2012 has been a major year for digital comics, which continue to be a growing and important market. One company that has been trying to make major strides is Emanata, which in recent months has released an updated version of their iPad application as well as a new iPhone app. Designed as an artist-friendly publishing platform, Emanata allows creators to set their own prices — or decide to give their work away for free.
CBR News spoke with Emanata CEO George Chen about the company, what they offer readers and artists and where he sees digital comics going in the future.
CBR News: Where did the idea for this app come from?
George Chen: Emanata started from a publishing platform. One thing that we noticed happening right now is that there are a lot of mobile devices, but it’s very hard to get content on the iPad. The iPad is a great, visually interesting device so a couple of us in the lab decided to create an iPad publishing platform. During that process we needed to find real content to test the platform. I personally have an interest in design, comic books and storytelling. I looked online and found all these really awesome interesting indie comic artists and storytellers but sometimes the web might not be a very good place to showcase an entire story. I thought it’s a lot more interesting if we turn this into a showcasing app for artists. A place where comic book readers, myself included, can find interesting, never heard of, never seen stories. It almost came as an accident that we discovered all these things that needed a place to be displayed.
In recent years we have seen a real explosion in digital comics.
That is something we were aware of. I’m a comiXology user. This is parallel with that trend. There are a lot of things that are lacking in the existing comiXology-type applications. The artists that we tend to work with own IPs and they’re not necessarily interested in signing away their publishing rights — they’re more in an experimentation mode. These are many of them are professions and they just want to try something on their own. We don’t have any problem finding interesting artists to say, we can showcase your work and help you find an audience. It’s parallel to, but it’s not aimed at competing with, any existing comic book apps out there.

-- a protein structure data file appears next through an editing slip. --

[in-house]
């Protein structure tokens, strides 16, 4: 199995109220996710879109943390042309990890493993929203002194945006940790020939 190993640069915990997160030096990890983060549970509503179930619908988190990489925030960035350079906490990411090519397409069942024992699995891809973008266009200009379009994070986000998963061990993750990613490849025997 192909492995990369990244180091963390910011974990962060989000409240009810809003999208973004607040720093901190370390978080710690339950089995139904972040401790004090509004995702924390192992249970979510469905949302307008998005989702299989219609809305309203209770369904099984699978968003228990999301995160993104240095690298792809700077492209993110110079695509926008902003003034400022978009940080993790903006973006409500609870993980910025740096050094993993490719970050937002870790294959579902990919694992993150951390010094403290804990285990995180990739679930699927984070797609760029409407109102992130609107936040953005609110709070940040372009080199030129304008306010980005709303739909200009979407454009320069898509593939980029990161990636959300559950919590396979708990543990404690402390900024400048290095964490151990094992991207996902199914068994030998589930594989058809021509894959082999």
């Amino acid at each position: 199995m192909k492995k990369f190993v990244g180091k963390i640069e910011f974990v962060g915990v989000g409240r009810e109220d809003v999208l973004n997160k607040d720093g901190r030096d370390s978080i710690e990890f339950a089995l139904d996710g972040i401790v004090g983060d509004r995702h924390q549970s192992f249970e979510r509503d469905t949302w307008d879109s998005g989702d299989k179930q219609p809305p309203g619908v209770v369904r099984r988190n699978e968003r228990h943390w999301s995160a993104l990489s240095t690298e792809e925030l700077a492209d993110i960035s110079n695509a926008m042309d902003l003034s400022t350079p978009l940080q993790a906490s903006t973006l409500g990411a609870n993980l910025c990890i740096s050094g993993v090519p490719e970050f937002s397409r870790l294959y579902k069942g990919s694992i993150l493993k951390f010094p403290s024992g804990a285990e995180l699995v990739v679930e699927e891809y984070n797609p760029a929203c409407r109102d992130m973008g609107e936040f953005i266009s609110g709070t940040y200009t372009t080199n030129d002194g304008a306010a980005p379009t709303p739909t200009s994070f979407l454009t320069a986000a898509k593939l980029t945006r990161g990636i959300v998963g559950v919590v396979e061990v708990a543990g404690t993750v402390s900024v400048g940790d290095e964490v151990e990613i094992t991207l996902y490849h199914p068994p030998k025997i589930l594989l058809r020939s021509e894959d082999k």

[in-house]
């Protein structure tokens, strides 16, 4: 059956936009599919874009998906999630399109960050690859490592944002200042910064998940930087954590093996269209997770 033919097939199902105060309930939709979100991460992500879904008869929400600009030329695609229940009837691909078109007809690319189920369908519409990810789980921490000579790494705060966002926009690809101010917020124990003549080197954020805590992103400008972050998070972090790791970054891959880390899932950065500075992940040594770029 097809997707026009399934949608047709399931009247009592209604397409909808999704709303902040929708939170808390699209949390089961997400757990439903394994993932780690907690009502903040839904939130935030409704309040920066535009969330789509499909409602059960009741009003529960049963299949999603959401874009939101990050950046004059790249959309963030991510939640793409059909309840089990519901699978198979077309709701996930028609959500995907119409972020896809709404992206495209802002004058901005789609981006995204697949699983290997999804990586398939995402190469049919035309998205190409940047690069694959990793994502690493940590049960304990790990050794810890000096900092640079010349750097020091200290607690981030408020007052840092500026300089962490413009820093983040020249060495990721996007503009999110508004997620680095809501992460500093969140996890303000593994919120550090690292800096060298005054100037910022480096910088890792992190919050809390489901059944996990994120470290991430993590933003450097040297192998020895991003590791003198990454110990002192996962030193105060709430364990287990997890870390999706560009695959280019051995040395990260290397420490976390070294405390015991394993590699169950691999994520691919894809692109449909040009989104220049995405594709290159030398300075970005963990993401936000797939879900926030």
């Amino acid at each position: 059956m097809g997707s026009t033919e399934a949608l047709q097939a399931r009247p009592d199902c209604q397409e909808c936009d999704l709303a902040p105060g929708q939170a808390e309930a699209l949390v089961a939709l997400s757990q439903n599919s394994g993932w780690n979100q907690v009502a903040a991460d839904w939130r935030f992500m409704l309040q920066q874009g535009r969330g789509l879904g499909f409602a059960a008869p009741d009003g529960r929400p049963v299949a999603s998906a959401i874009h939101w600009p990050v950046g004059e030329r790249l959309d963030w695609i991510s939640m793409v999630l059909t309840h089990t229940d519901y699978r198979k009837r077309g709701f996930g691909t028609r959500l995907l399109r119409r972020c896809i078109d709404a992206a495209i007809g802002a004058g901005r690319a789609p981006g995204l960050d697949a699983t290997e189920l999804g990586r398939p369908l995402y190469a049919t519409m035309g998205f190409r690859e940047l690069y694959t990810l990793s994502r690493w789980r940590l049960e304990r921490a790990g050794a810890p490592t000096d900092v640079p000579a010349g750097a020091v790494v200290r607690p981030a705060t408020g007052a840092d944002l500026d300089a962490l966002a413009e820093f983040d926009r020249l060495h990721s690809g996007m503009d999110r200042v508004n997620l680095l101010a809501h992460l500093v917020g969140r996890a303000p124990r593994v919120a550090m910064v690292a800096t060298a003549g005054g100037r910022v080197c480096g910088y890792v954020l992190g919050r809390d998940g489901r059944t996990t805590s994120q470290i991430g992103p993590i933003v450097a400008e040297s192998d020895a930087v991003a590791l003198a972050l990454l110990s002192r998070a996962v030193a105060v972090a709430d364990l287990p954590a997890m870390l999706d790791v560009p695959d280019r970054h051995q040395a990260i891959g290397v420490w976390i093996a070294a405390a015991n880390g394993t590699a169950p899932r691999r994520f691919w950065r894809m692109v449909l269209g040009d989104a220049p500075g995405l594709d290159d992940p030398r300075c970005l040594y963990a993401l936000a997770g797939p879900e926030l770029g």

Is there something specific you feel comiXology and other apps are lacking that Emanata offers?
I’m a big comic book fiend. It’s easy for me to find same-day digital publishing where I can find it and buy it, but what’s lacking right now in the market is that I can just pick up an iPad and browse around almost like sampling a different style and sampling different digital storytelling. Many of the more mainstream comic book apps out there are very formulaic, anatomically correctly drawn, there are specific ways of the art being drawn. With our app we focus on different styles of drawing and they might not be able to find a mainstream publisher, but it’s great storytelling. It’s a lot of fun to look at. We have all these really interesting people and very interesting creations that people are interested in reading, but the mainstream comic book apps are more like a storefront for existing popular properties. This is a place where you find something different. I tend to compare it to the online video world where we’re a little bit like Vimeo where you find artistic stuff, curated stuff and things people do to make it different.
For creators who think that Emanata sounds interesting, what do you offer them?
We’re offering them an environment where they can experiment with finding a different type of audience. Many of them are very technology savvy but they’re also very reluctant on trying new things. I think when the web happened it was a new technology platform, a new way of communicating and showcasing work. For many designer and artist types, it wasn’t addressing their needs. We’re trying to provide a platform where they can start experimenting and say okay. With a really high resolution screen, reading on the tablet device is actually better than reading on the web page where you stare at the screen at ninety degrees, and [most] webcomics navigation are stuck. With our app you browse through it very naturally. The way I like to describe it, it’s the closest thing to a real comic book. It’s very immediate. We don’t have any apps surrounding the comics. It makes it really immediate.